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Harry and Ron had so far managed to scrape passes in this subject only by copying Hermione's notes before exams; she alone seemed able to resist the soporific power of Binns's voice.

Harry Potter and the Order of the Phoenix

I feel "scrape passes" is more like a compound word here, so it could be written as 'scrape-passes'. What the part of speech is "passes" if we don't take it as a compound word?

  • 1
    Your surmise is totally off-base because of to. If it had said "managed scrape passes" then it could work. – Tᴚoɯɐuo Jan 31 at 9:59
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This is probably not a compound word. "Scrape passes" in this context most likely means "to barely pass [an exam or course]". It comes from the notion of "barely scraping by" (to do something with great difficulty, see the definition [verb 4]).

In this context, passes or pass if singular is just a simple way to say "a passing grade", which is used a noun.

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to scrape (something) means to manage to win or to get something

The team scraped a narrow victory last year.

I just scraped a pass in the exam.

to scrape - verb

a pass - noun

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According to the Cambridge Dictionary

manage

to succeed in doing or dealing with something, especially something difficult
[ + to infinitive ] Did you manage to get any bread?

In your sentence manage applies to an infinitive: scrape

scrape

to succeed in getting or achieving something, but with difficulty or by a very small amount

What's that something achieved by Harry and Ron? Passes

had managed to scrape passes - [verb] + to + infinitive + object.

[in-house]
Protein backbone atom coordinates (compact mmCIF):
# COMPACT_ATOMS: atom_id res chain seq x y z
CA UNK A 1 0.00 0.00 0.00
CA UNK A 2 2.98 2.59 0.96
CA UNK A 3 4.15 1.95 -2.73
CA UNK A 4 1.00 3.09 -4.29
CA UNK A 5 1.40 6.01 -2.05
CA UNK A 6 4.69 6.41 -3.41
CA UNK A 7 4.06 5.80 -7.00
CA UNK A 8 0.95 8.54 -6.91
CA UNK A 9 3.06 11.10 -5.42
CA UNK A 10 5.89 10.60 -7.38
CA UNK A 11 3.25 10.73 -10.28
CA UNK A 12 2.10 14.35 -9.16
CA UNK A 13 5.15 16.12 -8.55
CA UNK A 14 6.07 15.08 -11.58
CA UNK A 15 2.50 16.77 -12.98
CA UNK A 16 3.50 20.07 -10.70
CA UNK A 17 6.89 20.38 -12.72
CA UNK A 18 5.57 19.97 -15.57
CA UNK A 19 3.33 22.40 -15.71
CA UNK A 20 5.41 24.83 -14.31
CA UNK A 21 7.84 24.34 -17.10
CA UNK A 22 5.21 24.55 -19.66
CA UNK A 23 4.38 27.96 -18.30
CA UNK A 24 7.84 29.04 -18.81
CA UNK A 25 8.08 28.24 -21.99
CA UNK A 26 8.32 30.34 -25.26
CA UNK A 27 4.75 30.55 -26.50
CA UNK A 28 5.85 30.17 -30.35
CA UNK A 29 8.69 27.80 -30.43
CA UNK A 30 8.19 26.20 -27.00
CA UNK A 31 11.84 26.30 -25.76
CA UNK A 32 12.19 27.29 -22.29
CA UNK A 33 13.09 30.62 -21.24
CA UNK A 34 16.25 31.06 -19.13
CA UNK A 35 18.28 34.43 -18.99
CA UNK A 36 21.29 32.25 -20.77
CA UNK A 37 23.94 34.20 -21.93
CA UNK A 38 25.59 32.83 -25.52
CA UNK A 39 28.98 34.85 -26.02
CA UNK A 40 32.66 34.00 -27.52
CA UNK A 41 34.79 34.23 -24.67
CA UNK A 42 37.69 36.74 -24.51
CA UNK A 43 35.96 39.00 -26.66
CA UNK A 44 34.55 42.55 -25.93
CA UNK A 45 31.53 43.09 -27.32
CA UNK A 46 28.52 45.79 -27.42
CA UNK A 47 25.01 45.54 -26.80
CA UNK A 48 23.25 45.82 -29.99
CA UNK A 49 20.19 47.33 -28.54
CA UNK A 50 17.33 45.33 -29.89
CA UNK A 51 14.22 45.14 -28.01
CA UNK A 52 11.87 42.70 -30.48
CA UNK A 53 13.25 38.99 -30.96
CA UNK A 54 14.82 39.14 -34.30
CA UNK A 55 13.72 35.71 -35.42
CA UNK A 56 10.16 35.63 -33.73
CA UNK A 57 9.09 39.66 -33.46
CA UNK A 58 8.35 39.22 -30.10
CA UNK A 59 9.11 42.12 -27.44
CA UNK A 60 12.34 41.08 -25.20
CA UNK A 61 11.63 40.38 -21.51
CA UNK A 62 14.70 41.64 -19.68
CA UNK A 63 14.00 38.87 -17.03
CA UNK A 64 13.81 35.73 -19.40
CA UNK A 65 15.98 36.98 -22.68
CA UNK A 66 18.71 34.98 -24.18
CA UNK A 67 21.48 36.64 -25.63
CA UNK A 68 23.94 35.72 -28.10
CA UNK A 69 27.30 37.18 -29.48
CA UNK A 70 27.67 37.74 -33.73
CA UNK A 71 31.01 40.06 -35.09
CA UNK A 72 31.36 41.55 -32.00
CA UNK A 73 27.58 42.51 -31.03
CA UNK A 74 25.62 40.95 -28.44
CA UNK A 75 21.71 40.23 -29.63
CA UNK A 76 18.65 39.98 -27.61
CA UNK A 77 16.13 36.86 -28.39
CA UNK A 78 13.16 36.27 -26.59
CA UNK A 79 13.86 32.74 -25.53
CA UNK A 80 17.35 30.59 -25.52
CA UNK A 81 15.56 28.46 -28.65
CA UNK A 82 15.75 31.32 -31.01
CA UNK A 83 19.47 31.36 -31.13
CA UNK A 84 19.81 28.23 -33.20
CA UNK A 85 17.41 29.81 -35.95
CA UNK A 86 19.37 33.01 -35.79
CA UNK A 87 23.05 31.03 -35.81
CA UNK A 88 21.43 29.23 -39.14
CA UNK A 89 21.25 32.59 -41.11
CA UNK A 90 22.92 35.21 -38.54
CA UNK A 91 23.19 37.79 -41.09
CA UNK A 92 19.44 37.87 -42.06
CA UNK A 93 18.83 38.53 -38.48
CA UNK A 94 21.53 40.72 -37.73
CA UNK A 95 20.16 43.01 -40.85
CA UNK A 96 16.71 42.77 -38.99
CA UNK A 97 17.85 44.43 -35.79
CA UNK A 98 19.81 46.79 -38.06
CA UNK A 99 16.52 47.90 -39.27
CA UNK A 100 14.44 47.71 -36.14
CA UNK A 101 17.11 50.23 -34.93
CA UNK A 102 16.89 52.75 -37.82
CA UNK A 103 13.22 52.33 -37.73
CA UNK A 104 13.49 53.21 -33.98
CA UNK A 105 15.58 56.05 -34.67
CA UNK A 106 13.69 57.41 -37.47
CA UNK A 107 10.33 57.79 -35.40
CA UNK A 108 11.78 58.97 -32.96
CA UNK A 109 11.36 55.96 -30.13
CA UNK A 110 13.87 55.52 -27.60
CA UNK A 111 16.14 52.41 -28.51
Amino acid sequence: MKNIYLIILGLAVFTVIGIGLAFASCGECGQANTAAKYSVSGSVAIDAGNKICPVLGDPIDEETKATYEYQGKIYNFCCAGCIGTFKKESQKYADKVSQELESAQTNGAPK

@Tᴚoɯɐuo has pointed that this verb is intransitive but is being used transitively here, which is unusual, at least to my AmE ear. This might be a BrE slang usage


According to the Oxford Dictionary

pass [noun]

A success in an examination, test, or course.

The whole sentence means that they passed the exams but with low qualifications. Notice what I highlighted above: by a very small amount.

  • what does 'passes' mean exactly then? – dan Jan 31 at 8:02
  • @dan I've updated my answer. – RubioRic Jan 31 at 8:08
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    The verb scrape is being used transitively here, which is unusual, at least to my AmE ear. I've always heard it as an intransitive verb, to scrape by, which means to barely manage. The example you cited in the Oxford dictionary is also not taking a direct object. This might be a BrE slang usage. – Tᴚoɯɐuo Jan 31 at 10:02
  • @Tᴚoɯɐuo Good point. You're right, the verb "scrape" is marked as intransitive in the Cambridge Dictionary but in OP's text "pass" is the object – RubioRic Jan 31 at 10:13

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